In an interview on CNBC's " Halftime Report ," Fields said the decision not move forward with its San Luis Potosi, Mexico, plant was due to market demand.
"The bottom line is we're not seeing the volume and the demand that we expected for that plant. And, therefore, we're looking at our capacity and saying, 'You know what, we can build that in an existing facility and use capacity that we already have,'" he said.
"Over the last couple of years we've seen small cars markedly decline. Every year we're looking at our capacity. We're looking at our forecast for demand. It became very clear that we didn't need this plant."
On Tuesday, Ford announced it will instead invest $700 million in its Flat Rock, Michigan, plant and add 700 direct new jobs. The company said it will continue to build its Ford Focus at an existing plant in Hermosillo, Mexico, to improve company profitability.
Trump has previously slammed the company for plans to move all small-car production to Mexico, and claimed that he helped stop Ford from shifting an entire factory from Kentucky to Mexico . Ford has repeatedly said it has no plans to close any U.S. plants.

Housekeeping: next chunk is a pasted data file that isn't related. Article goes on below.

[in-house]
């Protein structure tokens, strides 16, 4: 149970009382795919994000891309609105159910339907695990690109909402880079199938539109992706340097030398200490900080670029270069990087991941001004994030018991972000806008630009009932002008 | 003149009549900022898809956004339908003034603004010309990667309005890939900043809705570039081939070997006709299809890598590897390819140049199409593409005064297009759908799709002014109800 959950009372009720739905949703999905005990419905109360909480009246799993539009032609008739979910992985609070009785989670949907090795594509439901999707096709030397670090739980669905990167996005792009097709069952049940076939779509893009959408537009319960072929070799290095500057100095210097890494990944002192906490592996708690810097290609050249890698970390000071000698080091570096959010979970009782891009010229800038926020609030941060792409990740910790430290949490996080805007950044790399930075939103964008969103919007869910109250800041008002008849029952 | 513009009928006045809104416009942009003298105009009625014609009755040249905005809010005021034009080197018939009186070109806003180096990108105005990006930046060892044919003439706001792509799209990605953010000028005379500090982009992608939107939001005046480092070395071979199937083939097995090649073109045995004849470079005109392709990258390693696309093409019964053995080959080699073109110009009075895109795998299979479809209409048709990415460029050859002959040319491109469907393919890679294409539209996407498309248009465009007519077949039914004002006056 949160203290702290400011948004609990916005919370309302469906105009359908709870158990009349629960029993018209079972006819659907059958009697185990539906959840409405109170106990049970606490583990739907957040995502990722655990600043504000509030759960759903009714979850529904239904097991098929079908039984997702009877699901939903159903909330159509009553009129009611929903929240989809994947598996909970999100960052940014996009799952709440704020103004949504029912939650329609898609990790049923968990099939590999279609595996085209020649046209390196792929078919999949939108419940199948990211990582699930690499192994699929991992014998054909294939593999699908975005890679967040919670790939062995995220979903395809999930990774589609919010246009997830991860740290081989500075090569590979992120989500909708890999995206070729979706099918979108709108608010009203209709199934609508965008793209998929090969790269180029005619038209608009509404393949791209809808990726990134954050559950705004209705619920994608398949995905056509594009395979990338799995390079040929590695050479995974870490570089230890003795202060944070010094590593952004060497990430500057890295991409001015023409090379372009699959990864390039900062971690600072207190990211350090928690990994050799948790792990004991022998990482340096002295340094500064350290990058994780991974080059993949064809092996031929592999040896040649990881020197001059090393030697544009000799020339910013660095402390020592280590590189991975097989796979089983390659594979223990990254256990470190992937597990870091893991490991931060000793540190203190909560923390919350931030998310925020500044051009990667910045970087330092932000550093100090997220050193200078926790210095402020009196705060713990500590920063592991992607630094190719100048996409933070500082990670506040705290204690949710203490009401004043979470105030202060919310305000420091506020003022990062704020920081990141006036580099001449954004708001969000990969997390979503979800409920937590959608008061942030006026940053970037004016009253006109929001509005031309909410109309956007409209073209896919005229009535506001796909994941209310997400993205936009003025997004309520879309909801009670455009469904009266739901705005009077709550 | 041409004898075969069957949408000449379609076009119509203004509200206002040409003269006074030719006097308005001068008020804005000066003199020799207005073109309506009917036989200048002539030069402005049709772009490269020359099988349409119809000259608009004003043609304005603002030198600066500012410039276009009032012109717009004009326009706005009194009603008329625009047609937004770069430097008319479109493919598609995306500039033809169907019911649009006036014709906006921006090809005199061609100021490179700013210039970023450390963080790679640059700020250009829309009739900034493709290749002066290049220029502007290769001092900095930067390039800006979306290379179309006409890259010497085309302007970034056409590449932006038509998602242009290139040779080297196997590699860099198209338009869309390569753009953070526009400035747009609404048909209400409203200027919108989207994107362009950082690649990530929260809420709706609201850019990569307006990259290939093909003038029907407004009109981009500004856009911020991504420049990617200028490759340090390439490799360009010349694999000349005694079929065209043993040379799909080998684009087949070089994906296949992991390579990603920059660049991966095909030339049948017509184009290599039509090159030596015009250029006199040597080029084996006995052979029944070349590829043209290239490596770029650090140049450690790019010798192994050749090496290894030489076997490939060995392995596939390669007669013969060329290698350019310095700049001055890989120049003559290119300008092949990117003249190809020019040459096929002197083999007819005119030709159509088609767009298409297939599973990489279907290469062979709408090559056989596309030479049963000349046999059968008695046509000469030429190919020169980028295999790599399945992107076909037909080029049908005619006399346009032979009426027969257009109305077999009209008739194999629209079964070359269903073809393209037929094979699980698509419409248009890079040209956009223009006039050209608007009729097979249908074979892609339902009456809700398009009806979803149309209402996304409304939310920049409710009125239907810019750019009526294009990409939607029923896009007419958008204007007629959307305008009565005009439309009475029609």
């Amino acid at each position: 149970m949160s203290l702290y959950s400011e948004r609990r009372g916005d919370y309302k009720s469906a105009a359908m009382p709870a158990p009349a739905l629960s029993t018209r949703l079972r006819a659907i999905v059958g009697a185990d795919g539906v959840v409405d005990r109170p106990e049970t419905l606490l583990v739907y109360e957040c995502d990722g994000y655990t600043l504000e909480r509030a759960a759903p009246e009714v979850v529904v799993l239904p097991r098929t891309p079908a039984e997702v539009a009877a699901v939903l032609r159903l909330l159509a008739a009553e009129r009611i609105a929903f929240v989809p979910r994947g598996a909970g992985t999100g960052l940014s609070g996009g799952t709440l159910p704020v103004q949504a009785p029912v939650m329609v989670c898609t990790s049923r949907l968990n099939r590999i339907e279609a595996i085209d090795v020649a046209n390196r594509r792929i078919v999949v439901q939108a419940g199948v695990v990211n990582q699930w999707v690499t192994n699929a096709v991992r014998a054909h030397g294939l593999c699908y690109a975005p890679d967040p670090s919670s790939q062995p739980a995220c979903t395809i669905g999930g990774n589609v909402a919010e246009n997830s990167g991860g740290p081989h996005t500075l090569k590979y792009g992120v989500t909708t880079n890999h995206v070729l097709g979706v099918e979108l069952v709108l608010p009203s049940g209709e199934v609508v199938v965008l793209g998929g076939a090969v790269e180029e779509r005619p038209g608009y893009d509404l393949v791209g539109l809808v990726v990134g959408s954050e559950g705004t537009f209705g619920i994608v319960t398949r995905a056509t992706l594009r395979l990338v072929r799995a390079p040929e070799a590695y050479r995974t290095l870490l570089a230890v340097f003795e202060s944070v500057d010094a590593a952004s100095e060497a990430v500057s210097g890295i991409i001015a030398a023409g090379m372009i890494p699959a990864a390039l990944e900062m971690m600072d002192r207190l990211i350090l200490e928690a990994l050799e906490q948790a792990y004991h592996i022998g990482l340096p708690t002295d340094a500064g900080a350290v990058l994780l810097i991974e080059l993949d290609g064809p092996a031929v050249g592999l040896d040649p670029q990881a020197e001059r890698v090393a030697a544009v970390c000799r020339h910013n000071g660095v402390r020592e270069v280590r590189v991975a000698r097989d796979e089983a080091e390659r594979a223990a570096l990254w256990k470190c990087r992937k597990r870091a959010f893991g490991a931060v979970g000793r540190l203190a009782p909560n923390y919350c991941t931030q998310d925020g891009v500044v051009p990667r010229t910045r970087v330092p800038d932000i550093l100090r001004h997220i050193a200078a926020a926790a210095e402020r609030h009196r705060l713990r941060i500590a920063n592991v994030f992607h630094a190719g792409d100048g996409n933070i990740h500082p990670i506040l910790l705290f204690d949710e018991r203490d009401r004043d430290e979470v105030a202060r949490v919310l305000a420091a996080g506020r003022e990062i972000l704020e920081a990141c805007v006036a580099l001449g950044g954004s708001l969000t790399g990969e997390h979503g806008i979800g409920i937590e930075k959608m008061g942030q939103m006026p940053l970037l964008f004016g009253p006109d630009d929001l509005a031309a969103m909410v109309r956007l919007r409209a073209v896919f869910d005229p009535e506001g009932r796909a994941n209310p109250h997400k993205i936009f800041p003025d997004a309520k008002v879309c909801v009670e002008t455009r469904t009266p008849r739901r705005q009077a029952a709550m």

Fields said the company informed Trump and Vice President-elect Mike Pence about its decision. He said they were "very happy" about the new investments in the U.S.
"And we mentioned also at the same time this is what we do as a business," he said. "Listen, we're a global multinational. Our home is here in the U.S. It's really important for us to be strong and vibrant here in our home, and build on the investment in job creation we've been able to produce over the last five years."
Fields also pointed out that the company could do well with a more positive U.S. manufacturing business environment under Trump. "We see the pro-growth policies that he's proposing. So, this is a vote of confidence in what we think the president-elect is going to pursue and it's right for our business," he said.